Winnipeg, MB—The Manitoba NDP is calling on the provincial government to join British Columbia and Alberta in a class action lawsuit against opioid manufacturers who have contributed to an ongoing opioid problem in Manitoba.
The Canadian Institute for Health Information released a report today on opioid prescribing practices which found the number of people being prescribed opioids has decreased by 8% across western Canada from 2013 to 2018. According to the report, the number of people starting new prescribed opioid therapy decreased by 9.5%.
“The downward trend in prescriptions seems to indicate these kinds of drugs are less necessary and more dangerous than the manufacturers would have medical doctors believe,” said Bernadette Smith, NDP Critic for Mental Health and Addictions.
“Doctors now know the risks in prescribing opioids to patients and the role they play in Manitoba’s addictions crisis,” said Nahanni Fontaine, NDP Critic for Justice. “Manitoba must demand answers from these manufacturers on behalf of families who lost loved ones.”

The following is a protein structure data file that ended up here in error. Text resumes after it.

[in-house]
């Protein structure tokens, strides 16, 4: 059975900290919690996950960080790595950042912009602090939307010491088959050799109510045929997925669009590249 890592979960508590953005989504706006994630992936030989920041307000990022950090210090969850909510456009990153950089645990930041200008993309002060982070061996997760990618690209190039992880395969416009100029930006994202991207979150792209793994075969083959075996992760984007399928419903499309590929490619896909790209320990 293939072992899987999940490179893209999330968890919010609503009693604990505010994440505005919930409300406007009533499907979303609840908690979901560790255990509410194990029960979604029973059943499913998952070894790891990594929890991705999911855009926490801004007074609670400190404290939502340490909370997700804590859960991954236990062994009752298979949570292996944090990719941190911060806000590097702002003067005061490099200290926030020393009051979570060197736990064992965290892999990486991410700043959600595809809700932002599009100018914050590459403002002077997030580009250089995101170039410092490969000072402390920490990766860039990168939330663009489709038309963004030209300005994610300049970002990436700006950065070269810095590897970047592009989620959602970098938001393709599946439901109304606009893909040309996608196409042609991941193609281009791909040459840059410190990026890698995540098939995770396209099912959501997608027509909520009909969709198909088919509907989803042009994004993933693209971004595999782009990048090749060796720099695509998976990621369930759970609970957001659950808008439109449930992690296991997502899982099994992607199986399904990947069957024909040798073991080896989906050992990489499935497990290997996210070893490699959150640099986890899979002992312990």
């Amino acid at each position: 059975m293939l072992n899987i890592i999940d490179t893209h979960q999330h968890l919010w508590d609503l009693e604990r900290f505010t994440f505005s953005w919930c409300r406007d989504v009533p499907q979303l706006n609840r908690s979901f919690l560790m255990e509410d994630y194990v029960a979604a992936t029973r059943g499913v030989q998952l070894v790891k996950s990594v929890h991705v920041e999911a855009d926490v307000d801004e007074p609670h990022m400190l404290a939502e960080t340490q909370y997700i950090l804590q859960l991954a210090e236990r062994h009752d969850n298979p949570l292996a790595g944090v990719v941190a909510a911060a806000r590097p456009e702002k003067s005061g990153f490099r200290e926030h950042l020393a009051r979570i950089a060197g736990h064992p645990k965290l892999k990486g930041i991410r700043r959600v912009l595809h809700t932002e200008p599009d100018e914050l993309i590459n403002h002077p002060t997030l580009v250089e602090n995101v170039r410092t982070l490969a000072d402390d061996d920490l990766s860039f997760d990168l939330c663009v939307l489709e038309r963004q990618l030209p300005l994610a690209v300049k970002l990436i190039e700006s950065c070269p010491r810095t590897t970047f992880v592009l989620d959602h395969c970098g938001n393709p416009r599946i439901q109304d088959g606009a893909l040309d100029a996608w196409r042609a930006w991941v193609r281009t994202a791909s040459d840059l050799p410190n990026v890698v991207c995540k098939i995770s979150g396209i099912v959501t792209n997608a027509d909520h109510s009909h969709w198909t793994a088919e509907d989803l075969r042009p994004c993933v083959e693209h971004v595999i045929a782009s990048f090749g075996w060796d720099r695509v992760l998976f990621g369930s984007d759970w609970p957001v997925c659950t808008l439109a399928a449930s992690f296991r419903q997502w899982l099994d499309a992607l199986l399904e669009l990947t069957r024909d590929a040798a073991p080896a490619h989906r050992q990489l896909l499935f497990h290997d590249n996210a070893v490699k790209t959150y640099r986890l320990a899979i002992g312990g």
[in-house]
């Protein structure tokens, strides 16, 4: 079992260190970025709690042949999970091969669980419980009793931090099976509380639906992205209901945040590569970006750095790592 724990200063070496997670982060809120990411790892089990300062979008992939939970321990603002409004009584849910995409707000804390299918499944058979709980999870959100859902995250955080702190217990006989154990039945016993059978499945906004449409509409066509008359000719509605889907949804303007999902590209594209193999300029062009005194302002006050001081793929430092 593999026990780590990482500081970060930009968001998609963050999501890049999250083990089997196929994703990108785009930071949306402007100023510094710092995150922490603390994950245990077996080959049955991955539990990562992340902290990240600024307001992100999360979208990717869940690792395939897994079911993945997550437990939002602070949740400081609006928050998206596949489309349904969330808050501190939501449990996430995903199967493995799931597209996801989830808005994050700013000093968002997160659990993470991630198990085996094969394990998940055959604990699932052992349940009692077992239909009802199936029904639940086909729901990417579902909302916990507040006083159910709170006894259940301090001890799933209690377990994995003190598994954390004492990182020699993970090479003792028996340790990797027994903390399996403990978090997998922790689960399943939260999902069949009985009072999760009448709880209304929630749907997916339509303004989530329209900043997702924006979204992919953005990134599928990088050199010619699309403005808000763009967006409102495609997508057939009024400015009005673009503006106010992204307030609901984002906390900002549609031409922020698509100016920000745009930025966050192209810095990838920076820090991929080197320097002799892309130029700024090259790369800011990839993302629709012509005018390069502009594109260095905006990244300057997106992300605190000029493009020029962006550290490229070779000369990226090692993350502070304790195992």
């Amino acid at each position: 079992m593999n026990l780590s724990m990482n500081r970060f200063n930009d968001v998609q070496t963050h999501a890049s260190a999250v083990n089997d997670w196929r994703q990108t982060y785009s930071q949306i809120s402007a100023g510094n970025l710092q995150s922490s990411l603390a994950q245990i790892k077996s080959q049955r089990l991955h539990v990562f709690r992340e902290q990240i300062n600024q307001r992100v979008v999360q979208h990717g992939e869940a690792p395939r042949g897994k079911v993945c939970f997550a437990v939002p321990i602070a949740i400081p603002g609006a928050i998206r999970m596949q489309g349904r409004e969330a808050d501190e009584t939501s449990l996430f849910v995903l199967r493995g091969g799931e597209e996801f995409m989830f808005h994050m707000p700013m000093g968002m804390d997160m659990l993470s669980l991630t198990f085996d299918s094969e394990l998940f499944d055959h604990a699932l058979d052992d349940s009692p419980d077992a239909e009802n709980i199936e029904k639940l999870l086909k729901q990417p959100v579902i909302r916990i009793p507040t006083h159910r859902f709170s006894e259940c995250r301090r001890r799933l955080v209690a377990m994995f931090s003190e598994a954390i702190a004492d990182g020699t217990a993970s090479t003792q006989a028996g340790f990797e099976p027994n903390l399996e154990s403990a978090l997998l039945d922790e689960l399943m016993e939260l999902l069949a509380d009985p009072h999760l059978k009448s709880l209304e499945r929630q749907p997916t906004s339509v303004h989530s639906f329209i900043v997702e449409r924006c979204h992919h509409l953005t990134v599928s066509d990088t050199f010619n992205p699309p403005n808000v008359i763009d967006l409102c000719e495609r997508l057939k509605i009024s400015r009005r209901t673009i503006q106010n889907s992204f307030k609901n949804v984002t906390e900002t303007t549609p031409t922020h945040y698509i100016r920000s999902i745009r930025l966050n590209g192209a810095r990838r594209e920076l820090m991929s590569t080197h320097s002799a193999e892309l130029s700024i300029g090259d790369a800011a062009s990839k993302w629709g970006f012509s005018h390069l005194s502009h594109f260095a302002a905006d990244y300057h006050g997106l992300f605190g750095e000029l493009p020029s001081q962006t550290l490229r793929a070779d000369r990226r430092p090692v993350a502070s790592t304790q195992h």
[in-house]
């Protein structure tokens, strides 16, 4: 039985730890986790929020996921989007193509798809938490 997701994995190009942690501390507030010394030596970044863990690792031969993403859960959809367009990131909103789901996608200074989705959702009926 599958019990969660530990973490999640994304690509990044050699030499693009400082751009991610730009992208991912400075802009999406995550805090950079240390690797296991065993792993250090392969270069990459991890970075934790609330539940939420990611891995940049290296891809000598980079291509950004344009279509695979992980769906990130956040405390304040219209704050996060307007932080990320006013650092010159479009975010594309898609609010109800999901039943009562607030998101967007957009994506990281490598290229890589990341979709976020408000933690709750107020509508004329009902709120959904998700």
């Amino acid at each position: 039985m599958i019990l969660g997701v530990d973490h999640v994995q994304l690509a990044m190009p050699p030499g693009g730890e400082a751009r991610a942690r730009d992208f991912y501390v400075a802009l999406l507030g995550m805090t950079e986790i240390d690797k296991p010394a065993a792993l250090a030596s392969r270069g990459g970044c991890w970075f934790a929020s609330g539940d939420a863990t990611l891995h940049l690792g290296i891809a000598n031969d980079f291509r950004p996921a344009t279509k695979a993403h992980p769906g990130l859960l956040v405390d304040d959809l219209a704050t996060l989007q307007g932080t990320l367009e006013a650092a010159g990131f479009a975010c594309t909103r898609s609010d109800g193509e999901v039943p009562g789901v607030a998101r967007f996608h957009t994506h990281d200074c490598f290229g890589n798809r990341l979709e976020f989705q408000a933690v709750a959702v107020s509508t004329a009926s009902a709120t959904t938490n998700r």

In 2018 B.C. launched legal action against dozens of pharmaceutical companies seeking recoveries in public-health costs for their role in an overdose crisis that has killed thousands of people. Alberta joined the lawsuit earlier this week after having been part of a multi-province working group which Manitoba has refused to join.
Arlene Last-Kolb of Mom’s Stop the Harm has been publicly calling on Manitoba to join the lawsuit. So far, the province has refused to commit any action. “My son Jessie lost his life at least in part because his doctors believed the opioids they were prescribing to him were safe,” said Last-Kolb. “These manufacturers need to answer for their actions and Manitoba should be fighting on behalf of families like mine.”